In the United States, about one in four adults have elevated blood pressure. Sodium intake is only one of the factors known to affect high blood pressure, and not everyone is equally susceptible. The sensitivity to sodium seems to be very individualized. Usually, the older one is, the more sensitive one is to salt.
Soluble Fiber: See Dietary Fiber.
Sorbitol: See Sugar Alcohol.
Sterol: A sterol is any of a class of solid cyclic alcohols, found in both plants (e.g., campesterol, stigmasterol, beta-sitosterol) and animals (e.g., cholesterol).
Stigmasterol: See Sterol.
Sugar Alcohol: Sugar alcohols, sometimes called polyols, are a class of carbohydrates that are more slowly or incompletely absorbed by the human digestive system than sugars. Common sugar alcohols include sorbitol, mannitol, maltitol, and xylitol. Sugar alcohols contribute less Calories to the diet than most other types of carbohydrates, but may cause digestive discomfort.
Thiamin: See Vitamin B1.
Tocopherol: See Vitamin E.
Tryptophan: See Essential Amino Acids.
Both kinds of unsaturated fat can replace saturated fat in the diet. Substituting unsaturated fats for saturated fats helps to lower levels of total cholesterol and LDL cholesterol in the blood.
Vitamin B1 (Thiamin): Vitamin B1 is a water-soluble vitamin that the body requires to break down carbohydrates, fat, and protein. Every cell of the body requires vitamin B1 to form adenosine triphosphate (ATP). Vitamin B1 is also essential for the proper functioning of nerve cells.
Vitamin B2 (Riboflavin): Vitamin B2 is a water-soluble vitamin that helps the body process amino acids and fats, activate vitamin B6 and folic acid, and convert carbohydrates to adenosine triphosphate (ATP). Under some conditions, vitamin B2 can act as an antioxidant.
Vitamin B3 (Niacin): Vitamin B3 is required for cell respiration and helps release the energy in carbohydrates, fats, and proteins. It also supports proper circulation and healthy skin, functioning of the nervous system, and normal secretion of bile and stomach fluids. It is used in the synthesis of sex hormones, treating schizophrenia and other mental illnesses, and as a memory-enhancer.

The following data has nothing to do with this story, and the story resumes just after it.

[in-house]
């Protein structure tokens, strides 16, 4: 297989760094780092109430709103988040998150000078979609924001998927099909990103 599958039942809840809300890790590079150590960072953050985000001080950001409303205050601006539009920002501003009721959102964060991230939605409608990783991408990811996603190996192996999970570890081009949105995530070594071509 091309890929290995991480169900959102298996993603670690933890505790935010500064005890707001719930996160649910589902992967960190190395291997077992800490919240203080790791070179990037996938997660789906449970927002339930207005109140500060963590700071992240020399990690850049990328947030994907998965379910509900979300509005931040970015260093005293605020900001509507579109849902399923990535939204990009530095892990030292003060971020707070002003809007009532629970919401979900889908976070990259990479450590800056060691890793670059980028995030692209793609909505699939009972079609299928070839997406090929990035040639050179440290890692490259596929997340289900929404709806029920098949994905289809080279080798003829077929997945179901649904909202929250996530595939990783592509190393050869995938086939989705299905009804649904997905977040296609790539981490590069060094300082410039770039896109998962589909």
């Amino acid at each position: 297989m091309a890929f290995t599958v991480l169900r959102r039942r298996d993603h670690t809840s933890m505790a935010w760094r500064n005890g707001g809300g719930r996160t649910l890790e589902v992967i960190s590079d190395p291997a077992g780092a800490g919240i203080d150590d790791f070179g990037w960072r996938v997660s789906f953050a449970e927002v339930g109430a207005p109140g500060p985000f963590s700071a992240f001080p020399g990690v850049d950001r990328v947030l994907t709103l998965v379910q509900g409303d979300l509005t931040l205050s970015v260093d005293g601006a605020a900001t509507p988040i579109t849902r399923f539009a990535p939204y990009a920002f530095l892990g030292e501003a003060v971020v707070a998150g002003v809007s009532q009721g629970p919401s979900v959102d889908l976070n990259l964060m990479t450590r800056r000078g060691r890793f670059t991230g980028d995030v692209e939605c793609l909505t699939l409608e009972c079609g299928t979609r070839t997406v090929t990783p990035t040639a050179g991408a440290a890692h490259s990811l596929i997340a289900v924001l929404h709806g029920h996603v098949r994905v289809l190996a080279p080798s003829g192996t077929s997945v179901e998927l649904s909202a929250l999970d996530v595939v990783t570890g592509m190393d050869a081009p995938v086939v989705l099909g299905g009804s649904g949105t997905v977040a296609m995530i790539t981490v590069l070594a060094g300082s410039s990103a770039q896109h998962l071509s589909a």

Nicotinic acid (but not nicotinamide) supplementation improves the blood cholesterol profile, and has been used to flush the body of organic poisons, such as certain insecticides. People report more mental alertness when this vitamin is in sufficient supply.
A shortage of niacin may be indicated with symptoms such as canker sores, depression, diarrhea, dizziness, fatigue, halitosis, headaches, indigestion, insomnia, limb pains, loss of appetite, low blood-sugar, muscular weakness, skin eruptions, and inflammation.
Vitamin B5 (Pantothenic Acid): Vitamin B5 is a water-soluble vitamin involved in the Kreb’s energy production cycle and is needed for the production of acetylcholine, a neurotransmitter. Vitamin B5 also triggers the adrenal glands, is essential in transporting and releasing energy from fats, and enables the synthesis of cholesterol, vitamin D, and steroid hormones. Pantethine—a vitamin B5 byproduct—has been shown to lower cholesterol and triglycerides in the blood.
Vitamin B6: Vitamin B6 is a water-soluble vitamin and is part of the vitamin B complex. Vitamin B6 plays a role in the synthesis of antibodies by the immune system, which are needed to fight many diseases. It helps maintain normal nerve function and also acts in the formation of red blood cells. Vitamin B6 is also required for the chemical reactions needed to digest proteins. The higher the protein intake, the more the need for vitamin B6.